There are currently 15.9 million Yemenis classified as food insecure out of a population of some 28 million
UN’s Food and Agriculture Organisation (FAO) warns lockdowns to prevent spread of coronavirus are likely to impact humanitarian supply chains keeping large part of Yemeni population fed as pandemic worsens.
Yemen, already pushed to the brink of famine by a five-year war, could see a “catastrophic” food security situation due to the coronavirus pandemic and lower remittances from the Gulf, the UN’s Food and Agriculture Organisation (FAO) said on Monday.
The conflict in Yemen has caused what the United Nations describes as the world’s largest humanitarian crisis. Some 80% of Yemen’s population are reliant on aid and millions face hunger.
“The health system was already under heavy stress and will now be overwhelmed if COVID-19 continues to spread and in addition it will affect the movement of people and the movement of goods,” Abdessalam Ould Ahmed, the FAO’s assistant director-general and regional representative for the Near East and North Africa, told Reuters.
“That situation could be really catastrophic if all the elements of worst case scenarios come to be but let’s hope not and the UN are working on avoiding that.”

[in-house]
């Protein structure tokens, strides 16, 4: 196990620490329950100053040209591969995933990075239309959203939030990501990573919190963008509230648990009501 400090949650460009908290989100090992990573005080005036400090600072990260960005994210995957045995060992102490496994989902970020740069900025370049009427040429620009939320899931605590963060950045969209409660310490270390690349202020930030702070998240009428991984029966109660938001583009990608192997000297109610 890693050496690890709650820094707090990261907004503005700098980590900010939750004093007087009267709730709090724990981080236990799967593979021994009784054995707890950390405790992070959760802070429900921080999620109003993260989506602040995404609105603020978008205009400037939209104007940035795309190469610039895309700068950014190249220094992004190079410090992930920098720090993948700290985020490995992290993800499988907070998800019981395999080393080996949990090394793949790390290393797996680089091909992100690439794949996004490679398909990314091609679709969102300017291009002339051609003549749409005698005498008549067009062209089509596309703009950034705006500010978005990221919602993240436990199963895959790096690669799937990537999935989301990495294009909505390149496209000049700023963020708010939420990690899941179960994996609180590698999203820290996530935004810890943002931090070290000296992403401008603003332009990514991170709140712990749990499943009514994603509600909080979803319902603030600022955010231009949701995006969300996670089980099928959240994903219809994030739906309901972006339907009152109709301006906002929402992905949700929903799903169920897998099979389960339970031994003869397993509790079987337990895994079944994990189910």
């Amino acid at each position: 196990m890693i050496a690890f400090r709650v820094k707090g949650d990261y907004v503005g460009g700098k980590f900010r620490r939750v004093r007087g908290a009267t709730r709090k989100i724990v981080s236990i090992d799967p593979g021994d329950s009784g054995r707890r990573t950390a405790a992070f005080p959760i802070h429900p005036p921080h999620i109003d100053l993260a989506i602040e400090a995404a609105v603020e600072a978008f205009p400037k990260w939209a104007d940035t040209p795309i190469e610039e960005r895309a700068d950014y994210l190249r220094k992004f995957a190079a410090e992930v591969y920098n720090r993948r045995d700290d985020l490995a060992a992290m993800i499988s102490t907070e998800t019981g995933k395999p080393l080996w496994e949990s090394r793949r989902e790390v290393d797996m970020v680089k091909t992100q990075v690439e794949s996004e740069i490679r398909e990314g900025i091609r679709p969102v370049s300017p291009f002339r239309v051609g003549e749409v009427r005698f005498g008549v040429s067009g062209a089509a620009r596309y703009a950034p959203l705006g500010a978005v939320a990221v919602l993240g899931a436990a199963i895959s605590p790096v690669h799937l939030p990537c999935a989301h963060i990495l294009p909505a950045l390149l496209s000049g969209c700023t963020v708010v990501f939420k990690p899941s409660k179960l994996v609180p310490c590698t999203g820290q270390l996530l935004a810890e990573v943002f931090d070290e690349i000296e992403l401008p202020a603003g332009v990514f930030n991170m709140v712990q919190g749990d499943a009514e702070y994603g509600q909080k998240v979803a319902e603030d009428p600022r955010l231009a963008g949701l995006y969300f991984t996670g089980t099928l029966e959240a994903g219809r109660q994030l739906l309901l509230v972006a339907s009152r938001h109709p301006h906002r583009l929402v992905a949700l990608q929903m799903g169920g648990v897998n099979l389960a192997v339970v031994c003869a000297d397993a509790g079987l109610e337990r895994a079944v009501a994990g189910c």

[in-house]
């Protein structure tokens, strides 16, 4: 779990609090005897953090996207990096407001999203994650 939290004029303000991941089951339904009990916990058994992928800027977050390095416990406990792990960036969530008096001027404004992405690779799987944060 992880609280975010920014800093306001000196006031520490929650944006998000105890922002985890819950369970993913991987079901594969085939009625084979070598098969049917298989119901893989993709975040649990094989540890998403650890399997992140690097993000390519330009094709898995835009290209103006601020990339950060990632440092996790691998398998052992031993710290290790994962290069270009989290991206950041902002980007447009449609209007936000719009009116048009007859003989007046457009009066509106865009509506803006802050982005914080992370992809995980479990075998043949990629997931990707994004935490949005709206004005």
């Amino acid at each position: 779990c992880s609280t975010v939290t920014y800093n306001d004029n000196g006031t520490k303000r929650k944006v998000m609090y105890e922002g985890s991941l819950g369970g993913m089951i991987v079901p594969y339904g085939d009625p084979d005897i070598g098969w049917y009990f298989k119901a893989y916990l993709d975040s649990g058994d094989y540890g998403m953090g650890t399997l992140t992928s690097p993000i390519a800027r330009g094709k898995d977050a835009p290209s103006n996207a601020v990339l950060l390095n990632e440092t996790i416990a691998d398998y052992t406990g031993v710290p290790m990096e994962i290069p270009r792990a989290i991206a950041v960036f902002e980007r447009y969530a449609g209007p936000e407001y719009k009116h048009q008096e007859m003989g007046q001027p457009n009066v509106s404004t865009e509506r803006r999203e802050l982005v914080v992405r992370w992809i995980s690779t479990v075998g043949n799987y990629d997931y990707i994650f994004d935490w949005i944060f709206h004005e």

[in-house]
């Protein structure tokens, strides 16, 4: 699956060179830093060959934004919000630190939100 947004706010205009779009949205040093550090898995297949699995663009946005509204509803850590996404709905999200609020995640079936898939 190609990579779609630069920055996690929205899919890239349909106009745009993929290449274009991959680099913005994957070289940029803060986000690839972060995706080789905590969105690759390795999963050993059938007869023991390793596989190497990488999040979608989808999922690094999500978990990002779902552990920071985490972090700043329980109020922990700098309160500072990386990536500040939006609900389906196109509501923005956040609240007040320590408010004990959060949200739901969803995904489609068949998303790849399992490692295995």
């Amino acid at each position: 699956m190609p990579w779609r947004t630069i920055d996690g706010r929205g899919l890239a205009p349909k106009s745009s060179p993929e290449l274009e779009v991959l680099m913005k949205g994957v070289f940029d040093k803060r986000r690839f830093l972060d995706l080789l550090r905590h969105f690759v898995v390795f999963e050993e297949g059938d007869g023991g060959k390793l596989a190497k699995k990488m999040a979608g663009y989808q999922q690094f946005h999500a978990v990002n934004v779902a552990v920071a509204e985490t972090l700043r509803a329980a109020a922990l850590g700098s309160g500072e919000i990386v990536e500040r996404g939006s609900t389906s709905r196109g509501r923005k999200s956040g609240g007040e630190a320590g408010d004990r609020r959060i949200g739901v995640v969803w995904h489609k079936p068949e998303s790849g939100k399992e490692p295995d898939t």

Lockdowns to prevent the spread of the virus are likely to impact humanitarian supply chains keeping a large part of the population fed, the UN agency said in a report on Monday. There are currently 15.9 million Yemenis classified as food insecure out of a population of some 28 million.
The FAO does not currently have an estimate as to how much bigger that number could get if the disease continues to spread but it continues to monitor the situation.
The WFP had said it would halve aid in Huthi-held areas from mid-April over donor concerns that the group is hindering aid deliveries, a charge it denies.
The FAO said Yemen, the poorest Arabian Peninsula nation, would also be hit by an expected decline in remittances from Yemenis in Gulf countries, which amounted to $3.8 billion in 2019.
“This is a significant source of income for the country that may be considerably reduced,” Ould Ahmed said.
Many foreign workers in the energy-producing region have lost jobs, been put on unpaid leave or had salaries cut due to the coronavirus and low oil prices.
“Without peace we will continue to struggle with food insecurity and there will be no long term recovery,” FAO said.